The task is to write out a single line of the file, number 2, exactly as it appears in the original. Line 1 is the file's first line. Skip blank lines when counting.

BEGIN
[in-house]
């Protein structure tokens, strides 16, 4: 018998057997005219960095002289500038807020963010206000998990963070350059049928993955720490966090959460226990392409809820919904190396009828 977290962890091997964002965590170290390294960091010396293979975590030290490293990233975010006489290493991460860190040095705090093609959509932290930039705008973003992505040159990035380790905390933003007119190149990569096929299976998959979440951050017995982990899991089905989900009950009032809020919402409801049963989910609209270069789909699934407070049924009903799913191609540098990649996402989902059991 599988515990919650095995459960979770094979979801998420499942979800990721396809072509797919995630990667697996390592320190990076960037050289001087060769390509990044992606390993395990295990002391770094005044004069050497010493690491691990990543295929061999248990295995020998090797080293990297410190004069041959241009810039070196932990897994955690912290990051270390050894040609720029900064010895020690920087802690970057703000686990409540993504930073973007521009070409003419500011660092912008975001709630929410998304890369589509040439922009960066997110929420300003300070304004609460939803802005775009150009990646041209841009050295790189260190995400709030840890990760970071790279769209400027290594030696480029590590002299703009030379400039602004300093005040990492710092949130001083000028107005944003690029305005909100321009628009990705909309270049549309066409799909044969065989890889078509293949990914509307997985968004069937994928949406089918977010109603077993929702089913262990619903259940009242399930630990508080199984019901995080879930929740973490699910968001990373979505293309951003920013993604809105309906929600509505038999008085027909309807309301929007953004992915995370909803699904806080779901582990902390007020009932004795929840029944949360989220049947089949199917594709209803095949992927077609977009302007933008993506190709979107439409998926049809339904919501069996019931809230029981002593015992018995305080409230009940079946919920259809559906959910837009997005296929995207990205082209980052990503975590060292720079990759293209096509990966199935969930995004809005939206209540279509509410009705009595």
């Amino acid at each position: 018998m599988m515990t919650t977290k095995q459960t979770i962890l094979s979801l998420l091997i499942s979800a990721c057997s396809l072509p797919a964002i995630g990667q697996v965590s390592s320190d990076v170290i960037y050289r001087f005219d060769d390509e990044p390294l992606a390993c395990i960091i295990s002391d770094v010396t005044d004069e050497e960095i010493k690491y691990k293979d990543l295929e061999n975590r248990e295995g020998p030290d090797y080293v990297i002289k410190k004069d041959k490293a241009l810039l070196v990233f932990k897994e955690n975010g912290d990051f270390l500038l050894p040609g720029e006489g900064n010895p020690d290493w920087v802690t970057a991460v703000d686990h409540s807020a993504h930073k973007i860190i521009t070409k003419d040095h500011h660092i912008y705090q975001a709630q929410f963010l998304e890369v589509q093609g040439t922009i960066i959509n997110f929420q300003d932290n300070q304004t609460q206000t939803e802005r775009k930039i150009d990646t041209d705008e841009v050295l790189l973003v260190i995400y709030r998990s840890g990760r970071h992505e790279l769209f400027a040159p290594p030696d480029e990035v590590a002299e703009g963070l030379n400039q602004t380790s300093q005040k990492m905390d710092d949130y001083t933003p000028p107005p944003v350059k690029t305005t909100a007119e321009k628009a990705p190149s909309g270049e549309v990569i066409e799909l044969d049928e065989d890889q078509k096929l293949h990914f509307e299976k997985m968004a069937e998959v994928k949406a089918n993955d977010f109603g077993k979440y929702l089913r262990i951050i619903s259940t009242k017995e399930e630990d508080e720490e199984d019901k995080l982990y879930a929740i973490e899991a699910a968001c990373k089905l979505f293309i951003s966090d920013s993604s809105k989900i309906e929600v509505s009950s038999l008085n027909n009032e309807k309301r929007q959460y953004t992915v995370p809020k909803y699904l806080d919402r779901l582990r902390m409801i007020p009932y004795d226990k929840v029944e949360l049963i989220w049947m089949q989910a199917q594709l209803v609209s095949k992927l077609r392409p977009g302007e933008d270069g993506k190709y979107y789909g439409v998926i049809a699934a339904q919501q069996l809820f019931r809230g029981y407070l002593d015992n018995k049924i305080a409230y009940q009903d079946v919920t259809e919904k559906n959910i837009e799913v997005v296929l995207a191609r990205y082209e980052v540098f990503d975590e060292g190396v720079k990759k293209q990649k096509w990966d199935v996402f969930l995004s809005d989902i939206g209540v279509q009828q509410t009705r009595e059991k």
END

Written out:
């Protein structure tokens, strides 16, 4: 018998057997005219960095002289500038807020963010206000998990963070350059049928993955720490966090959460226990392409809820919904190396009828 977290962890091997964002965590170290390294960091010396293979975590030290490293990233975010006489290493991460860190040095705090093609959509932290930039705008973003992505040159990035380790905390933003007119190149990569096929299976998959979440951050017995982990899991089905989900009950009032809020919402409801049963989910609209270069789909699934407070049924009903799913191609540098990649996402989902059991 599988515990919650095995459960979770094979979801998420499942979800990721396809072509797919995630990667697996390592320190990076960037050289001087060769390509990044992606390993395990295990002391770094005044004069050497010493690491691990990543295929061999248990295995020998090797080293990297410190004069041959241009810039070196932990897994955690912290990051270390050894040609720029900064010895020690920087802690970057703000686990409540993504930073973007521009070409003419500011660092912008975001709630929410998304890369589509040439922009960066997110929420300003300070304004609460939803802005775009150009990646041209841009050295790189260190995400709030840890990760970071790279769209400027290594030696480029590590002299703009030379400039602004300093005040990492710092949130001083000028107005944003690029305005909100321009628009990705909309270049549309066409799909044969065989890889078509293949990914509307997985968004069937994928949406089918977010109603077993929702089913262990619903259940009242399930630990508080199984019901995080879930929740973490699910968001990373979505293309951003920013993604809105309906929600509505038999008085027909309807309301929007953004992915995370909803699904806080779901582990902390007020009932004795929840029944949360989220049947089949199917594709209803095949992927077609977009302007933008993506190709979107439409998926049809339904919501069996019931809230029981002593015992018995305080409230009940079946919920259809559906959910837009997005296929995207990205082209980052990503975590060292720079990759293209096509990966199935969930995004809005939206209540279509509410009705009595």